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Lamai Prompratoom


Lamai Prompratoom, born in 1987, is a PhD candidate at the Department of Political Science at the University of Freiburg. In 2009, she received a Bachelor degree (B.A.) from the Department of International Affairs program of Political Science Faculty, at the Thammasat University, Thailand. In 2012, she received a Master degree (M.A.) of International Relations program of the Political Science Faculty at the Chulalongkorn University, Thailand. She gained some experiences related to academic field: She gave a presentation on Security Culture in Southeast Asia, Freiburg University, January 2015. She works as a tutor for incoming students of Georgetown University, Washington D.C. at LMU Munich, since March 2012. She was a lecturer (Lehrbeauftragte) at Geschwister-Scholl Institute for Political Science, LMU Munich and the Passau University Winter-Summer 2012-2013. She gave a presentation on “Security Challenges in ASEAN”, Asia Group, LMU Munich, June 2013. During Summer Semester 2011, she was an exchange student at Geschwister-Scholl Institute for Political Science (GSI), LMU Munich, Germany. She gave a presentation on “Myanmar Transition and the Role of ASEAN”, Asia Group, LMU Munich, December, 2011. She was intern at the Royal Thai Consulate-General, Commercial Department at Frankfurt am Main, 2011. She had worked as a teaching assistant for international guests at Thammasat University, Thailand, 2010-2011 and had been tutor for foreign exchange students, Thammasat University, Bangkok, 2008-2009. She had been representative of Thai Youth Association at the International Youth Conference in Taipei, Taiwan, 2008 and worked as an Attache at the 24th Summer Universiade Games, Bangkok, 2007.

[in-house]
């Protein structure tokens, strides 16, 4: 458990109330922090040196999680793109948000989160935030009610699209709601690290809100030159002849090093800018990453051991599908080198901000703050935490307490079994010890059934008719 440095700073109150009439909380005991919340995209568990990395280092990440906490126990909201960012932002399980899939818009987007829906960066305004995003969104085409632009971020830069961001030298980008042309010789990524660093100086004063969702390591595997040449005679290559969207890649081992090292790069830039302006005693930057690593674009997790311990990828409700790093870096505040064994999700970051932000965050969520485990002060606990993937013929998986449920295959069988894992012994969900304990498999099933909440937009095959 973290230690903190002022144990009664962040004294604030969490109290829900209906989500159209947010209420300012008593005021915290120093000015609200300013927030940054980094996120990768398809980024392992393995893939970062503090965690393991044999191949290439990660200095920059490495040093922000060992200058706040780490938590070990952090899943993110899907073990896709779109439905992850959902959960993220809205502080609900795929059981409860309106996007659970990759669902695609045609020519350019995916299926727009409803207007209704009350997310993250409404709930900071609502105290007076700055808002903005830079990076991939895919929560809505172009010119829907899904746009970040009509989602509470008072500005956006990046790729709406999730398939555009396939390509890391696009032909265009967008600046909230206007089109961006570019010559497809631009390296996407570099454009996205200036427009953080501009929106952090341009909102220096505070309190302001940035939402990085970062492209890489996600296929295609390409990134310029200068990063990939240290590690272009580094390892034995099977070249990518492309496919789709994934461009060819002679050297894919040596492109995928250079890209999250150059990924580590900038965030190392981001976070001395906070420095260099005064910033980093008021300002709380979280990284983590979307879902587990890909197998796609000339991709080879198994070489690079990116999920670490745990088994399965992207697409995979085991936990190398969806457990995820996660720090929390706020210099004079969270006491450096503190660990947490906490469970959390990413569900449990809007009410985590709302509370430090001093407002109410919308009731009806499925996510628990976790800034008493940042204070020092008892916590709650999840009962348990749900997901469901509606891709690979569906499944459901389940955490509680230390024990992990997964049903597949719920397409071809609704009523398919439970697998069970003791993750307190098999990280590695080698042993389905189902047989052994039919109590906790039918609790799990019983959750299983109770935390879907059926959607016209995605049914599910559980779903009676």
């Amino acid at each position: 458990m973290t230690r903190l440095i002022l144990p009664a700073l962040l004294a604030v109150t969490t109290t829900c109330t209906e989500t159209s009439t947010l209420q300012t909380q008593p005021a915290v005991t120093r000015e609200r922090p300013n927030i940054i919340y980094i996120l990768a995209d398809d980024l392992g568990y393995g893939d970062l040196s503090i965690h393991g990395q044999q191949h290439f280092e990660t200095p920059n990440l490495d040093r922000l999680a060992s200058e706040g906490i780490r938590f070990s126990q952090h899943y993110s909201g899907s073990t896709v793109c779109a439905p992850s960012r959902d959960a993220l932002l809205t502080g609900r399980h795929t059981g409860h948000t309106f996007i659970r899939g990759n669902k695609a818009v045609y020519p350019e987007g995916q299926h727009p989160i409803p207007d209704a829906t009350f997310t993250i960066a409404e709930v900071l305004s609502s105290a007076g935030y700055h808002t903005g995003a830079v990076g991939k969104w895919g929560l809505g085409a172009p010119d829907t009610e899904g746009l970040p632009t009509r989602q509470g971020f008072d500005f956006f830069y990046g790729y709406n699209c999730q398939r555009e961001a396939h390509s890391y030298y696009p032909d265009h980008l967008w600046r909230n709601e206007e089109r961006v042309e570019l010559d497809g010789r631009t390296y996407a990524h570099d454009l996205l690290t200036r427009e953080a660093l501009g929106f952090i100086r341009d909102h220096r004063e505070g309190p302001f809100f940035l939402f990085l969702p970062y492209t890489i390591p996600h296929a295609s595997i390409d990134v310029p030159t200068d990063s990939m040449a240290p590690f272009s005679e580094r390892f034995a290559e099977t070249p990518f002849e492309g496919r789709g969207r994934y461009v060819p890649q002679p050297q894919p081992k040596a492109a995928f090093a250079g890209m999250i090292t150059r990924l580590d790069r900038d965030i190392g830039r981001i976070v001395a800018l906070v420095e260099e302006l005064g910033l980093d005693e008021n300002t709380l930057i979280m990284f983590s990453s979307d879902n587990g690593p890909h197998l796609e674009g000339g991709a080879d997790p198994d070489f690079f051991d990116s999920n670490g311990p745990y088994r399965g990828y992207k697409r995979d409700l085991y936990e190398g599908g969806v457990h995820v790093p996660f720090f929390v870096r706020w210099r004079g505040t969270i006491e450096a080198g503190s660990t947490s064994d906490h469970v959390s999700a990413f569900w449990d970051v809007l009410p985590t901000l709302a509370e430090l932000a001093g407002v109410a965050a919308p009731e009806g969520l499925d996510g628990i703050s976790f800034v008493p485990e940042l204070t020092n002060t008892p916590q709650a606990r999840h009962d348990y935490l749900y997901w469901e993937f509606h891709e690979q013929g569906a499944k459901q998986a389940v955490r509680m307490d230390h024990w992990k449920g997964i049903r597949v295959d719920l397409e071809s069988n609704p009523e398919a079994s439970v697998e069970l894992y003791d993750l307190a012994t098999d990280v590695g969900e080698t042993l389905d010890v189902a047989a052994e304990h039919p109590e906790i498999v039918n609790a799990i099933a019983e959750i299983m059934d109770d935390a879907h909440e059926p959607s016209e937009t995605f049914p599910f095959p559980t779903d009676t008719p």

Prompratoom, Lamai (2012). Myanmar Transition, Condition of Military Withdrawal in the Early 21th Century. Master of Science in Political Science Thesis, Chulalongkorn University.

Prompratoom, Lamai (2012). Why do Military Transform? The case of Myanmar. Journal of Social Science, 2 (8), 71-106. Naresuan University (in Thai).


Research Project: “A Security Culture in Southeast Asia?” Regional Integration and Conflict Management in ASEAN

The research project aims to explore whether security culture of Southeast Asia has been changed over the decades since 1967 and how the security culture is linked to actor behavior when dealing with and making decisions on security conflicts. The research takes a Constructivism theory approach. It is theory-led in the sense that hypotheses on changing security cultures that have been derived from constructivist thinking will be tested. It is expected that constructivism can best specify the causal mechanisms that link cause (security culture of Southeast Asia states) and effect (behavior of representatives of governments of Southeast Asian states in security conflicts). In order to measure the phenomena “changing of a security culture” in SEA, this research will develop indicators or factors that are distinguishable, observable, or measurable. The method of case study as small-n research design involved 2 case studies of border conflicts. The mainland border conflict is the conflict between Cambodia and Thailand and the maritime border conflict will be the case of Malaysia and Indonesia. The research employs a qualitative research design. The two cases that involve four units (from ten Southeast Asian states) which allow for a cross-case comparison about the development of the respective security cultures. The research sheds some light on the linkage between security policy behavior of states and security cultures in Southeast Asia.

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